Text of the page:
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On this day in music history: October 17, 1987 – “Lost In Emotion” by Lisa Lisa & Cult Jam hits #1 on the Billboard Hot 100 for 1 week, also topping the R&B singles chart for 1 week on October 3, 1987. Written and produced by Full Force, it is the second chart topping single for the R&B/Freestyle group from New York, NY. Fresh off the success of their 1985 Platinum selling debut, Lisa Lisa & Cult Jam return to the studio with Full Force to work on their sophomore release “Spanish Fly”. It quickly hits paydirt with the Motown influenced first single “Head To Toe”, topping the pop and R&B singles charts in June of 1987. While writing songs for the groups’ second album, Full Force takes inspiration from “The Motown Sound” again when the band are listening to Mary Wells’ greatest hits album. The song that becomes “Lost In Emotion” is inspired by Wells’ hits “Two Lovers” and “You Beat Me To The Punch”. The songs retro feel combined with Lisa Lisa’s sweet voice proves just as irresistible as its predecessor to fans and radio, when it is released as a single in July of 1987. Entering the Hot 100 at #76 on August 1, 1987, it climbs to the top of the chart eleven weeks later. “Lost In Emotion” is certified Gold in the US by the RIAA.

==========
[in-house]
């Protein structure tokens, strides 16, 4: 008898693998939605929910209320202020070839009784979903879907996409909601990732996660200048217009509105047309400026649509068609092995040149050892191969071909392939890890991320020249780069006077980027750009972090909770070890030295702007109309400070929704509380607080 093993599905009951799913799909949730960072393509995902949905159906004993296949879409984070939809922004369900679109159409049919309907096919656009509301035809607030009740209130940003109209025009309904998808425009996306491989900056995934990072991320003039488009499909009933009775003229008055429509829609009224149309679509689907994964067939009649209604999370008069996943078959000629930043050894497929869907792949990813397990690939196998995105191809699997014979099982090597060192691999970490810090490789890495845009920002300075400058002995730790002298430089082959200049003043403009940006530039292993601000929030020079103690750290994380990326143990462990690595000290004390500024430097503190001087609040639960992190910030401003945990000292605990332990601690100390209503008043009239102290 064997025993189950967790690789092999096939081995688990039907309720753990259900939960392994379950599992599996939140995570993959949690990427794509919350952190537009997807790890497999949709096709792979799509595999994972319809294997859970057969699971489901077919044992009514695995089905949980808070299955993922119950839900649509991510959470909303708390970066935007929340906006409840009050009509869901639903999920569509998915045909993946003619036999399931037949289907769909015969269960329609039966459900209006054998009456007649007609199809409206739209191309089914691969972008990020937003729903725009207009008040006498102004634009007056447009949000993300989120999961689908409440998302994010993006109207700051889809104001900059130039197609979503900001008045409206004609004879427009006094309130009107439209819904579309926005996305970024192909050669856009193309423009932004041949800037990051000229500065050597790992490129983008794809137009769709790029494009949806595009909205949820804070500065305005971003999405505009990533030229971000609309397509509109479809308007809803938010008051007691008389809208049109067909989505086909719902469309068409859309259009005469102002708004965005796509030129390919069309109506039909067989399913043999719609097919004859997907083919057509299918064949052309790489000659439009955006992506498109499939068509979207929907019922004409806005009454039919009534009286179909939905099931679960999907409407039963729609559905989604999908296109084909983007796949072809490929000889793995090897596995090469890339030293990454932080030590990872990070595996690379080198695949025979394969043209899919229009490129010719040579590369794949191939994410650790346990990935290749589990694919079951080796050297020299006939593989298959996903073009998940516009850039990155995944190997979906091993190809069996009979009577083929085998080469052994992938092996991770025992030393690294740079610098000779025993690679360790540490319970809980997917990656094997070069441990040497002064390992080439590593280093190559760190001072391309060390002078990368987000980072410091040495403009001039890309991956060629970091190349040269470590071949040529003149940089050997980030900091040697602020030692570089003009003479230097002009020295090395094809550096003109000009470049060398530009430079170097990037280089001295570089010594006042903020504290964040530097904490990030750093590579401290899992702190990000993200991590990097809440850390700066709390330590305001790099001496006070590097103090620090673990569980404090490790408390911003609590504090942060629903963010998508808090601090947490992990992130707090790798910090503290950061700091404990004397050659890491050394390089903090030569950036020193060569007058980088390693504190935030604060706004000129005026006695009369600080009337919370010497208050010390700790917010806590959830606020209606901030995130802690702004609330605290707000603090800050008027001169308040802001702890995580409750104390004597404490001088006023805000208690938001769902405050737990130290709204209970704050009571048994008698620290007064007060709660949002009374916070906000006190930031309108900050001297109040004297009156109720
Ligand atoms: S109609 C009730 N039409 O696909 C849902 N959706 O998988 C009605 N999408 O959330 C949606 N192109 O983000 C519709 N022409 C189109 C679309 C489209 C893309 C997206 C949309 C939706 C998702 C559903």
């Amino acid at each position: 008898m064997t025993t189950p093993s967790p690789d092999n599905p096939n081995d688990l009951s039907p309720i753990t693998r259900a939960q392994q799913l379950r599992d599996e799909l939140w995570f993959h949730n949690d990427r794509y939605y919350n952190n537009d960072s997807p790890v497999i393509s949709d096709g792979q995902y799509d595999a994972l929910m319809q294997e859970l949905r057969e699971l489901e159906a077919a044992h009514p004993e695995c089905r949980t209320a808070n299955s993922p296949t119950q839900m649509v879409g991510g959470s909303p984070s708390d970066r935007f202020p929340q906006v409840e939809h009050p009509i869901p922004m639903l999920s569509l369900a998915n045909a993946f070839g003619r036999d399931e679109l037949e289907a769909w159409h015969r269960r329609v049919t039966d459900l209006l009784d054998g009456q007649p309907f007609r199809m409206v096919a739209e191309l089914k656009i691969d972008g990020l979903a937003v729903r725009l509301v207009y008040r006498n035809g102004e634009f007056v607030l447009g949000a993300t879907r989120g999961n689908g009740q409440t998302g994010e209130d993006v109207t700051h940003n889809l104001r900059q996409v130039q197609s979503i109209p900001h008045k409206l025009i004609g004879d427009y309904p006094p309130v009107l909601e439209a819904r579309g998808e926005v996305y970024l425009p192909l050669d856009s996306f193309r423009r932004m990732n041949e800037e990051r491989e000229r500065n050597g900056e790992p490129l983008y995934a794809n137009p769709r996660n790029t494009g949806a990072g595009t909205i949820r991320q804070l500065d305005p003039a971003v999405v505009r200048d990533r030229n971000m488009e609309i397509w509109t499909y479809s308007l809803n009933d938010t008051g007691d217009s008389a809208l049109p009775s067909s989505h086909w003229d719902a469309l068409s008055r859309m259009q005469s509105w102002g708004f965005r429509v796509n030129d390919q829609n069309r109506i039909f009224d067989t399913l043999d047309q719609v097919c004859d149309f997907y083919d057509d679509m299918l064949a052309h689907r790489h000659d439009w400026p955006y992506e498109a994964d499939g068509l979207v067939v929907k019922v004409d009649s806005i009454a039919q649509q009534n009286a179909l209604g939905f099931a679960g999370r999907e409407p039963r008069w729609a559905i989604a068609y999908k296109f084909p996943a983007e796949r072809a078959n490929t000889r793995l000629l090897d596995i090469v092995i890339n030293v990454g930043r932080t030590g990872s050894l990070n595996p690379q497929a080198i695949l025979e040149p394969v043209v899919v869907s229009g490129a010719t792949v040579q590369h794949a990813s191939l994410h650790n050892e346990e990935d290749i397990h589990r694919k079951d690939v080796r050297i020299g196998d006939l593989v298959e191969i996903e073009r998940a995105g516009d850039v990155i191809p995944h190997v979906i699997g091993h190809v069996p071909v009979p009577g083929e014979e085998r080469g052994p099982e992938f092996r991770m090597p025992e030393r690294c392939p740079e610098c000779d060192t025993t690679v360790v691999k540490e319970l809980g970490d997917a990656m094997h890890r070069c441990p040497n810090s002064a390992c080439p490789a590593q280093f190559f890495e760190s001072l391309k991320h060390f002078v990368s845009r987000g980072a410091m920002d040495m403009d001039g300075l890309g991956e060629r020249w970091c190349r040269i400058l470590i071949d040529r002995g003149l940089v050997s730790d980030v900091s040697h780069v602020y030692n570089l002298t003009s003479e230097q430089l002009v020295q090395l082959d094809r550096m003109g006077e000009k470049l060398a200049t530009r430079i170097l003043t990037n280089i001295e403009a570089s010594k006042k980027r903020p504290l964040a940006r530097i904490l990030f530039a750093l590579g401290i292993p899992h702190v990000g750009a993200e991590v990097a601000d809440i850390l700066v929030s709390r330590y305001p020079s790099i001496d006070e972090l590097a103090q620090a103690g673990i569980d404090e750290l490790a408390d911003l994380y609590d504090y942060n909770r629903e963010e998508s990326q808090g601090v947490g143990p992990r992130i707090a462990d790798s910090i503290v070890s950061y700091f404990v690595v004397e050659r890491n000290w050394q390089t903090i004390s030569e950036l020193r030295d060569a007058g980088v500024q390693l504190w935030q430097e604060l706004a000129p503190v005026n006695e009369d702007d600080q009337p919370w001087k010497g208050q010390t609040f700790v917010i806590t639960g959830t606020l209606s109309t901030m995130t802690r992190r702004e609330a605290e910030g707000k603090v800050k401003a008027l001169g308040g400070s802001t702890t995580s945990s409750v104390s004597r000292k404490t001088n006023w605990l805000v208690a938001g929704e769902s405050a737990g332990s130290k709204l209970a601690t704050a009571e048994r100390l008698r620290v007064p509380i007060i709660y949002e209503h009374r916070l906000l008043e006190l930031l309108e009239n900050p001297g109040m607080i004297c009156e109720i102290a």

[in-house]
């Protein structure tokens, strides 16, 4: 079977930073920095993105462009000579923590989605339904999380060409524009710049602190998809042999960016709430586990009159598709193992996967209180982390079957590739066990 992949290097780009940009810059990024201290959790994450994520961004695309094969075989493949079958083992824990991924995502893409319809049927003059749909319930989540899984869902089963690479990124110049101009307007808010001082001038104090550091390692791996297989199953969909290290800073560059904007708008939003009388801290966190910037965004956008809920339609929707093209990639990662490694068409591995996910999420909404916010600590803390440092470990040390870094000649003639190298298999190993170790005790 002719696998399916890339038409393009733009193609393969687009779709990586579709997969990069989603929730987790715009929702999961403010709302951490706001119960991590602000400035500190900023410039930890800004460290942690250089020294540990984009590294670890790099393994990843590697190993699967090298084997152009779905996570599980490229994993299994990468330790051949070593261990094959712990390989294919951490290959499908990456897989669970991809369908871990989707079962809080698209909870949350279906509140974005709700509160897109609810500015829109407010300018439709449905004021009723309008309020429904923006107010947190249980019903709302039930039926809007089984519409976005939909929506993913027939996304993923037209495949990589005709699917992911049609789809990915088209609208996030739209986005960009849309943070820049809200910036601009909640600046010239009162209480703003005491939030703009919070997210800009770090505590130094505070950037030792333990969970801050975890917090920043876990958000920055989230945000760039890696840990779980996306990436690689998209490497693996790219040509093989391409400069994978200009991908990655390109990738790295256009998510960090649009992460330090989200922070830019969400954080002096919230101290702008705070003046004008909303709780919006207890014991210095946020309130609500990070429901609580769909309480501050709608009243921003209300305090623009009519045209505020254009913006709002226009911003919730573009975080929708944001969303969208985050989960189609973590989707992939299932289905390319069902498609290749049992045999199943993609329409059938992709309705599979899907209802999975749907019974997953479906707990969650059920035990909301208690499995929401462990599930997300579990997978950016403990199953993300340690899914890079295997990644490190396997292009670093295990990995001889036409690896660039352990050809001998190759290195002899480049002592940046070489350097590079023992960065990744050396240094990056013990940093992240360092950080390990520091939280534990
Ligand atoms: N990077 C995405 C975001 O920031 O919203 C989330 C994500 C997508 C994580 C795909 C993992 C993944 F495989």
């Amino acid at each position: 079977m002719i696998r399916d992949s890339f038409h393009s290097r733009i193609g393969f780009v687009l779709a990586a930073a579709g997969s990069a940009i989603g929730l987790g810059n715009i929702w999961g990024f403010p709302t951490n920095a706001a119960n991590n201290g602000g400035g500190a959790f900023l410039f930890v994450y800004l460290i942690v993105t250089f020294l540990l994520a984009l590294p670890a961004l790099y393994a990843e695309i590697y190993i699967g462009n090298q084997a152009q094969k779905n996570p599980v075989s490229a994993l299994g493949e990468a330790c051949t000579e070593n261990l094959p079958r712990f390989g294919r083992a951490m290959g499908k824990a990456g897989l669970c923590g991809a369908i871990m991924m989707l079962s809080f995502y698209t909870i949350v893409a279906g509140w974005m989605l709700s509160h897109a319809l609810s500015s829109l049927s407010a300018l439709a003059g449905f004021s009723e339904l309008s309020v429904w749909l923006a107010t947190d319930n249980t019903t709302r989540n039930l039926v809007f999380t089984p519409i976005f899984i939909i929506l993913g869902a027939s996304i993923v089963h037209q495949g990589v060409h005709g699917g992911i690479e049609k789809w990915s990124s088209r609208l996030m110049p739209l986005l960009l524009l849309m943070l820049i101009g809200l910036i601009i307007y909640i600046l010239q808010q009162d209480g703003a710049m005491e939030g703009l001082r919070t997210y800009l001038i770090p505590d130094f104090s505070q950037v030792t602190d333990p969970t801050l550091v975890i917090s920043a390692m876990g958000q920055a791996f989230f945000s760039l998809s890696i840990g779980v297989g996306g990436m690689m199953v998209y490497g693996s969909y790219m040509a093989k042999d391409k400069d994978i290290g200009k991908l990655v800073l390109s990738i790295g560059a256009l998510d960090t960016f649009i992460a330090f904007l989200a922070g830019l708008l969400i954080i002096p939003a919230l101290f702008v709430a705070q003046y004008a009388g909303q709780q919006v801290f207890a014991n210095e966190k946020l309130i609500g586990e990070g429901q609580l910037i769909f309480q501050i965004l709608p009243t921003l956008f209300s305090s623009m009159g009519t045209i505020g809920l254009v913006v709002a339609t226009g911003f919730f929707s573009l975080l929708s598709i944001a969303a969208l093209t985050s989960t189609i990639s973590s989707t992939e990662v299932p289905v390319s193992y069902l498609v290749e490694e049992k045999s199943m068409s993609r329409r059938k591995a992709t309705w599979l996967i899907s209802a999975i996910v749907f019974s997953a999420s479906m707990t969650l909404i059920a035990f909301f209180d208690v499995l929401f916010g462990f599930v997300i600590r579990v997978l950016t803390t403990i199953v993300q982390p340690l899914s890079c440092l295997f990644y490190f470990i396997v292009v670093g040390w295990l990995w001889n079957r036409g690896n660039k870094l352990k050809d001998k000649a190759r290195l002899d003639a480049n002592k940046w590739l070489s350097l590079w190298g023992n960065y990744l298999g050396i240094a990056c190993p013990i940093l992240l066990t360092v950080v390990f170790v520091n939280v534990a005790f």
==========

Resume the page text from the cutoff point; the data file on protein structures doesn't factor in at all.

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On this day in music history: October 17, 1987 – “Bad” by Michael Jackson hits #1 on the Billboard R&B singles chart for 3 weeks, also topping the Hot 100 for 2 weeks on October 24, 1987. Written by Michael Jackson, it is the seventh R&B  and pop (eleventh overall) chart topper for “The King Of Pop. The title track from Michael Jackson’s seventh album is originally conceived as a duet between pop superstar and Prince. Portrayed as fierce rivals in the mainstream media, Jackson and producer Quincy Jones conceives the idea of the two megastars collaborating together. Jones contacts Prince about the idea, but declines the invitation, feeling the song will be a hit without him. The single features a number musicians that have played on previous Michael Jackson albums including Greg Phillinganes, Michael Boddicker (synthesizers), John Robinson (drums), David Williams (guitar), Jerry Hey, Gary Grant (trumpets), Kim Hutchcroft, Larry Williams (saxophones) and Paulinho Da Costa (percussion) Veteran jazz organist Jimmy Smith adds the crowning touch to the track, playing the Hammond B-3 organ solo on the track. The song is also backed by an elaborate eighteen minute long short film directed by Martin Scorsese, debuting in a half hour long special on CBS on the albums’ release date of August 31, 1987. The film also features one of the first appearances by a then unknown actor named Wesley Snipes. Released as the second single on September 7, 1987, it is another immediate smash. "Bad” is parodied by comedian “Weird Al” Yankovic in 1988 as “Fat”, even parodying Jackson’s short film which wins Yankovic a Grammy Award for Best Short Form Video in 1989. The video is parodied a second time for the anthology film “Moonwalker” in 1988. Titled “Badder”, the clip features child actors and dancers filling the roles originally played by Jackson and the other actors and dancers in the original. The song is also used to hilarious effect in the animated film “Despicable Me 3” in 2017, in a sequence with supervillain Balthazar Bratt (Trey Parker) moonwalking on the water in swim fins. Michael Jackson’s original recording of “Bad” is also included on the soundtrack for the film.